Module java.base
Package java.util

Interface Set<E>

Type Parameters:
E - the type of elements maintained by this set
All Superinterfaces:
Collection<E>, Iterable<E>
All Known Subinterfaces:
NavigableSet<E>, SequencedSet<E>, SortedSet<E>
All Known Implementing Classes:
AbstractSet, ConcurrentHashMap.KeySetView, ConcurrentSkipListSet, CopyOnWriteArraySet, EnumSet, HashSet, JobStateReasons, LinkedHashSet, TreeSet

public interface Set<E> extends Collection<E>
A collection that contains no duplicate elements. More formally, sets contain no pair of elements e1 and e2 such that e1.equals(e2), and at most one null element. As implied by its name, this interface models the mathematical set abstraction.

The Set interface places additional stipulations, beyond those inherited from the Collection interface, on the contracts of all constructors and on the contracts of the add, equals and hashCode methods. Declarations for other inherited methods are also included here for convenience. (The specifications accompanying these declarations have been tailored to the Set interface, but they do not contain any additional stipulations.)

The additional stipulation on constructors is, not surprisingly, that all constructors must create a set that contains no duplicate elements (as defined above).

Note: Great care must be exercised if mutable objects are used as set elements. The behavior of a set is not specified if the value of an object is changed in a manner that affects equals comparisons while the object is an element in the set. A special case of this prohibition is that it is not permissible for a set to contain itself as an element.

Some set implementations have restrictions on the elements that they may contain. For example, some implementations prohibit null elements, and some have restrictions on the types of their elements. Attempting to add an ineligible element throws an unchecked exception, typically NullPointerException or ClassCastException. Attempting to query the presence of an ineligible element may throw an exception, or it may simply return false; some implementations will exhibit the former behavior and some will exhibit the latter. More generally, attempting an operation on an ineligible element whose completion would not result in the insertion of an ineligible element into the set may throw an exception or it may succeed, at the option of the implementation. Such exceptions are marked as "optional" in the specification for this interface.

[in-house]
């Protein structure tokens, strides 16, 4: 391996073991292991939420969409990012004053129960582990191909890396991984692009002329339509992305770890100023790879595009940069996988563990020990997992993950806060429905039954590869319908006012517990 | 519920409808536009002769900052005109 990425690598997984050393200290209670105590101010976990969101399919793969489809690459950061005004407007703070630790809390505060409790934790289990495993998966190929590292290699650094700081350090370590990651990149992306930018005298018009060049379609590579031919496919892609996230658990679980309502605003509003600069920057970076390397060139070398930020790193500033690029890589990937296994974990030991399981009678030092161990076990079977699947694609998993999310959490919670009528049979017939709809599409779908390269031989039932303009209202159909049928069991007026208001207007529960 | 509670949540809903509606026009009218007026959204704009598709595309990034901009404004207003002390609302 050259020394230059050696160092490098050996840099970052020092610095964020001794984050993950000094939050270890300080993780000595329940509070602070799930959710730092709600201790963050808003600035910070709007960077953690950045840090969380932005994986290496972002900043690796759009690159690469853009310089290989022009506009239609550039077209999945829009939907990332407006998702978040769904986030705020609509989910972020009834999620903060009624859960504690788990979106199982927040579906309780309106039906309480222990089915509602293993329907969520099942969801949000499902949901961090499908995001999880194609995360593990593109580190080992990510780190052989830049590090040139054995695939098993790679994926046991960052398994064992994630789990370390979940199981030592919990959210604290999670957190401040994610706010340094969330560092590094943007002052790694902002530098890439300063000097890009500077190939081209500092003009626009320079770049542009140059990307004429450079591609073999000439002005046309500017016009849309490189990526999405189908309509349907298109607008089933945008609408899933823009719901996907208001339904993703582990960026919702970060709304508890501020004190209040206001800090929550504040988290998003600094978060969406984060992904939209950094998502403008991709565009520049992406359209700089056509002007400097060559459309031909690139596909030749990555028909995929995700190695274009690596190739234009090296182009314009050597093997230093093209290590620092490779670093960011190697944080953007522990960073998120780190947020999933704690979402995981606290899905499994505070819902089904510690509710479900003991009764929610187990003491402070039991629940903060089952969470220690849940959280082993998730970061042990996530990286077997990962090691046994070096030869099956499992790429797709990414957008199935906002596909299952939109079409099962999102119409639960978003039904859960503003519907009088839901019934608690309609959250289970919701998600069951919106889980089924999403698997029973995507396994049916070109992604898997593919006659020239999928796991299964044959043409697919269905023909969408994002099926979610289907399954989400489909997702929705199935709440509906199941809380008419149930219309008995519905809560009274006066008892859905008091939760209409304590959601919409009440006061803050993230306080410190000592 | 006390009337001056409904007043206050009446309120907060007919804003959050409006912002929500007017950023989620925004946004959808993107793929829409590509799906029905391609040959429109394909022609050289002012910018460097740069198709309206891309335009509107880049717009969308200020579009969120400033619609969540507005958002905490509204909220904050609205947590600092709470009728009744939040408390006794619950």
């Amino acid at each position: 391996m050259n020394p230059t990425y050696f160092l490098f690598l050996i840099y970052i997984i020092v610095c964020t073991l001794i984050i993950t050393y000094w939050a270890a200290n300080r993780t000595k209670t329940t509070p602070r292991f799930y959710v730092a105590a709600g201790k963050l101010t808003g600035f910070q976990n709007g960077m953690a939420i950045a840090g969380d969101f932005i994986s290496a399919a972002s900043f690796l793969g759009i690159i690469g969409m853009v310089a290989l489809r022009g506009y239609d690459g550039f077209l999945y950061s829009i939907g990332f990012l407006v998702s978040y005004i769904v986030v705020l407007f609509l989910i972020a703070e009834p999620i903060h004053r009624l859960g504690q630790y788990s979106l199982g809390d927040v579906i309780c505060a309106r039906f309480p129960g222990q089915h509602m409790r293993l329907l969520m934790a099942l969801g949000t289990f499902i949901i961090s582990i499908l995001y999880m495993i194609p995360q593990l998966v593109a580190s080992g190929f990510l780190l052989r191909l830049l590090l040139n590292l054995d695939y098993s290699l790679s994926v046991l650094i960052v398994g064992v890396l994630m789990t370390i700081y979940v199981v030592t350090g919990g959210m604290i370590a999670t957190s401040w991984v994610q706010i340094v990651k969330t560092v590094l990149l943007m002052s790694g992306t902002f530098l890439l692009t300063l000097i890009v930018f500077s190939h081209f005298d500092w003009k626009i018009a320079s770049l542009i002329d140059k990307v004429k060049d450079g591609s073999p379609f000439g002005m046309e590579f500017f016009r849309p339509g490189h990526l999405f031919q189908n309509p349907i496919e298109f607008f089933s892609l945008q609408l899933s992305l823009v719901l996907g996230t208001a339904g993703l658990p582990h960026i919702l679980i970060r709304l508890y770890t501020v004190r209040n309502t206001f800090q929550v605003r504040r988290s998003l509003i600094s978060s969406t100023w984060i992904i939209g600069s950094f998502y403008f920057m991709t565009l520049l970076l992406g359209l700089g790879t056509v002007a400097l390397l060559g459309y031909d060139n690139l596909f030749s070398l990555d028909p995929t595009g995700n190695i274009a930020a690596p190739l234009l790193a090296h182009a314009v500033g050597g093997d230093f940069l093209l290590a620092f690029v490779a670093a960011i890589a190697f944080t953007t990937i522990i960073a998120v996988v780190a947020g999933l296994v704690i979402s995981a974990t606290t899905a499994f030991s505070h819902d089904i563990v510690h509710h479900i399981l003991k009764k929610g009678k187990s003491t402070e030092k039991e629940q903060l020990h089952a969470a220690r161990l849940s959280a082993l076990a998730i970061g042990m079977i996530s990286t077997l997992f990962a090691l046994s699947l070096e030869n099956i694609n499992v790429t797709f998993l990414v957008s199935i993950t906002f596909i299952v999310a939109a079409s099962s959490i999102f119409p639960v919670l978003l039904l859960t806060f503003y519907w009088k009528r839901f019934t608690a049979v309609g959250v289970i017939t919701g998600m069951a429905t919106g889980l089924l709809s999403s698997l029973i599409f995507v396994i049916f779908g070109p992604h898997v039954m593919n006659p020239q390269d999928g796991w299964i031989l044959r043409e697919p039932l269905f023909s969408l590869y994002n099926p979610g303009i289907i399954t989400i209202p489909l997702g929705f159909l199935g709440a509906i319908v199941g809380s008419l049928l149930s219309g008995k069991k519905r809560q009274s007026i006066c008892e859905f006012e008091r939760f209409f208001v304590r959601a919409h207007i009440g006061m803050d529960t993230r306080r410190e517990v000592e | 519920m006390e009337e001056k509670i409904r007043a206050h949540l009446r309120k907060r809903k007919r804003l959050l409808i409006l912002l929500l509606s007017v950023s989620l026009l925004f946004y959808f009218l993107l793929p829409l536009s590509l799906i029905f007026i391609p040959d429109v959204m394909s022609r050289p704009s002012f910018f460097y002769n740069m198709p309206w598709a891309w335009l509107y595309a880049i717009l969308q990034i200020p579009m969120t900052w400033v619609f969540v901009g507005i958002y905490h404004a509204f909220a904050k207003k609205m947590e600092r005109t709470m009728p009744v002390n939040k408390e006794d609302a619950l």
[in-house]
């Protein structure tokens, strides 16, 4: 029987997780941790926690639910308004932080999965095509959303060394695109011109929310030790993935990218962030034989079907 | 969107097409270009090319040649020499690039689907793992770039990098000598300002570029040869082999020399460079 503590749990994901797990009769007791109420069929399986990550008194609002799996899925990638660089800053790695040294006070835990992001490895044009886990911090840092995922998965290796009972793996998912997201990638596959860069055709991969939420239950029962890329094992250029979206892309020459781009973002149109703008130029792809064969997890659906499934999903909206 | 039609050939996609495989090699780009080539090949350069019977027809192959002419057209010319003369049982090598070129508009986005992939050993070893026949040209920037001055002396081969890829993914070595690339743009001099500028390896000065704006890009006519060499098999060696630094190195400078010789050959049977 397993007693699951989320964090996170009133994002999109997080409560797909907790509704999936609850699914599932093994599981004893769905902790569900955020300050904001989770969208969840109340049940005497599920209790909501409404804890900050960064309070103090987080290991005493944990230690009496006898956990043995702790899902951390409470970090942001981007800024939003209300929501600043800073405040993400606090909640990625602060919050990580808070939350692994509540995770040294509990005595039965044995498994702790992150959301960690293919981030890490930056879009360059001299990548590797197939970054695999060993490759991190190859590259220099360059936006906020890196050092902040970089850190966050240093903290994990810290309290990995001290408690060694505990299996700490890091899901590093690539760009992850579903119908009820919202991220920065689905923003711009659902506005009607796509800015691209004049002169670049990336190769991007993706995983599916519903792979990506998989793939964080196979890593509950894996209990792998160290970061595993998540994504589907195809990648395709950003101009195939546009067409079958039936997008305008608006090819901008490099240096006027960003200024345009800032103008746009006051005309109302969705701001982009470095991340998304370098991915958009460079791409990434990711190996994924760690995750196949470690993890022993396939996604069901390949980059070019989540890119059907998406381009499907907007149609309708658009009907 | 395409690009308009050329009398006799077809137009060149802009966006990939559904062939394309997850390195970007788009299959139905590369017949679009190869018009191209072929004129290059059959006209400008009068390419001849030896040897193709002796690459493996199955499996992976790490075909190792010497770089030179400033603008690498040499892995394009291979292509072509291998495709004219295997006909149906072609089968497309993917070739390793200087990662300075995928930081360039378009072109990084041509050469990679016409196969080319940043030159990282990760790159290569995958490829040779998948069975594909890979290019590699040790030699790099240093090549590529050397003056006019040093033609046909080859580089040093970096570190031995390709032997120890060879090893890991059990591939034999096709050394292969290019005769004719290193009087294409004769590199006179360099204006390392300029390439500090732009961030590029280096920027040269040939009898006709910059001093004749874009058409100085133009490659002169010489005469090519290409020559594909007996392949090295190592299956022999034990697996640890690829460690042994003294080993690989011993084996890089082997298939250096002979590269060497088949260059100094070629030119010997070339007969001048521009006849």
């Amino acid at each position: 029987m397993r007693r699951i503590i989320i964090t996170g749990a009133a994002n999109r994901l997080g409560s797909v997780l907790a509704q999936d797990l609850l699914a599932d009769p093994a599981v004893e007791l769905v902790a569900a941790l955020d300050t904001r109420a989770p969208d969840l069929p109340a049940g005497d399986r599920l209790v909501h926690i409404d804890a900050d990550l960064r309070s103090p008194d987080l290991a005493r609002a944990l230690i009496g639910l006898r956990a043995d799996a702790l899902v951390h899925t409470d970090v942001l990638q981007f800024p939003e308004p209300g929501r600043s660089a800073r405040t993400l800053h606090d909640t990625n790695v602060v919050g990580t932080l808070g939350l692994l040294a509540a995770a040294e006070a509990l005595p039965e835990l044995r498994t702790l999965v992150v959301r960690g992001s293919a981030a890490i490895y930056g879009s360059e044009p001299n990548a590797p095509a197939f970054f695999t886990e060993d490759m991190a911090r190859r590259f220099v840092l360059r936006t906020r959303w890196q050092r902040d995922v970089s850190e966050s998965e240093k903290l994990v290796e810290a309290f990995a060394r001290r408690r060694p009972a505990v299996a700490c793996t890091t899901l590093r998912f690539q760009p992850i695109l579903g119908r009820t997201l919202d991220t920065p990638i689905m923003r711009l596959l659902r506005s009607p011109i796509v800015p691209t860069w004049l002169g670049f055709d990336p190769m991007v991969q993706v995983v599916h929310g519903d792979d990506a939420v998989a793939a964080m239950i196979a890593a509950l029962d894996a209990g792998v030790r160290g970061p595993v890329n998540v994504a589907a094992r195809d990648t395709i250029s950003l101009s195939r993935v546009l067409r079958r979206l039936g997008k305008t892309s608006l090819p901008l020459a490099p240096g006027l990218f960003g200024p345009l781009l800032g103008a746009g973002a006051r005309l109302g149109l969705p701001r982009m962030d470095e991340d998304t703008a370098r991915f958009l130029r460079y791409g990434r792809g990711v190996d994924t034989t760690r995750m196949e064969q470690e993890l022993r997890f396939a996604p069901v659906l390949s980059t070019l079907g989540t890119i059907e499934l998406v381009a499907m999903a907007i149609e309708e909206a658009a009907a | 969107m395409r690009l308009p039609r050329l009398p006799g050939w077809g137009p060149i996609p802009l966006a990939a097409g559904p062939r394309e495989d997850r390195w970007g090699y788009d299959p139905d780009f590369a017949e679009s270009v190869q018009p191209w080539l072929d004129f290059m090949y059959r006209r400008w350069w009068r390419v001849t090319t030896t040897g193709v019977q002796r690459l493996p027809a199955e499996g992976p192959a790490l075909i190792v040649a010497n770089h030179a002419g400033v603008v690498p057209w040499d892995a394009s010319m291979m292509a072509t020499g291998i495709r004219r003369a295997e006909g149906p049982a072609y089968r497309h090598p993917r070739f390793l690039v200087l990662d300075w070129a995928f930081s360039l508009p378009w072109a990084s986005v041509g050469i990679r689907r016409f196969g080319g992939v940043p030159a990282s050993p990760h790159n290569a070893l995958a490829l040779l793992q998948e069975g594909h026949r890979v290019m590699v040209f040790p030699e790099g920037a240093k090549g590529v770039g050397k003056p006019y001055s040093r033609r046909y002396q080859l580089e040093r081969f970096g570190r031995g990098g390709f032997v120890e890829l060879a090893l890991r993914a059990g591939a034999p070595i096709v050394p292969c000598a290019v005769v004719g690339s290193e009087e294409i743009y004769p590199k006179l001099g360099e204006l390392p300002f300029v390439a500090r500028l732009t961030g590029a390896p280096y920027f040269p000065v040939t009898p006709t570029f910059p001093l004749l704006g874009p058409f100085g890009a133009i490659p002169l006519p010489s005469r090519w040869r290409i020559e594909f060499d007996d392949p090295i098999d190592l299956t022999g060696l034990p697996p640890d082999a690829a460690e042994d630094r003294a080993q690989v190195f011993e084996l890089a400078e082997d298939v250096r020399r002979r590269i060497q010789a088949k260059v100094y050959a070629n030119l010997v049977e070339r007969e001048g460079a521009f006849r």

Unmodifiable Sets

The Set.of and Set.copyOf static factory methods provide a convenient way to create unmodifiable sets. The Set instances created by these methods have the following characteristics:

  • They are unmodifiable. Elements cannot be added or removed. Calling any mutator method on the Set will always cause UnsupportedOperationException to be thrown. However, if the contained elements are themselves mutable, this may cause the Set to behave inconsistently or its contents to appear to change.
  • They disallow null elements. Attempts to create them with null elements result in NullPointerException.
  • They are serializable if all elements are serializable.
  • They reject duplicate elements at creation time. Duplicate elements passed to a static factory method result in IllegalArgumentException.
  • The iteration order of set elements is unspecified and is subject to change.
  • They are value-based. Programmers should treat instances that are equal as interchangeable and should not use them for synchronization, or unpredictable behavior may occur. For example, in a future release, synchronization may fail. Callers should make no assumptions about the identity of the returned instances. Factories are free to create new instances or reuse existing ones.
  • They are serialized as specified on the Serialized Form page.

This interface is a member of the Java Collections Framework.

See Also: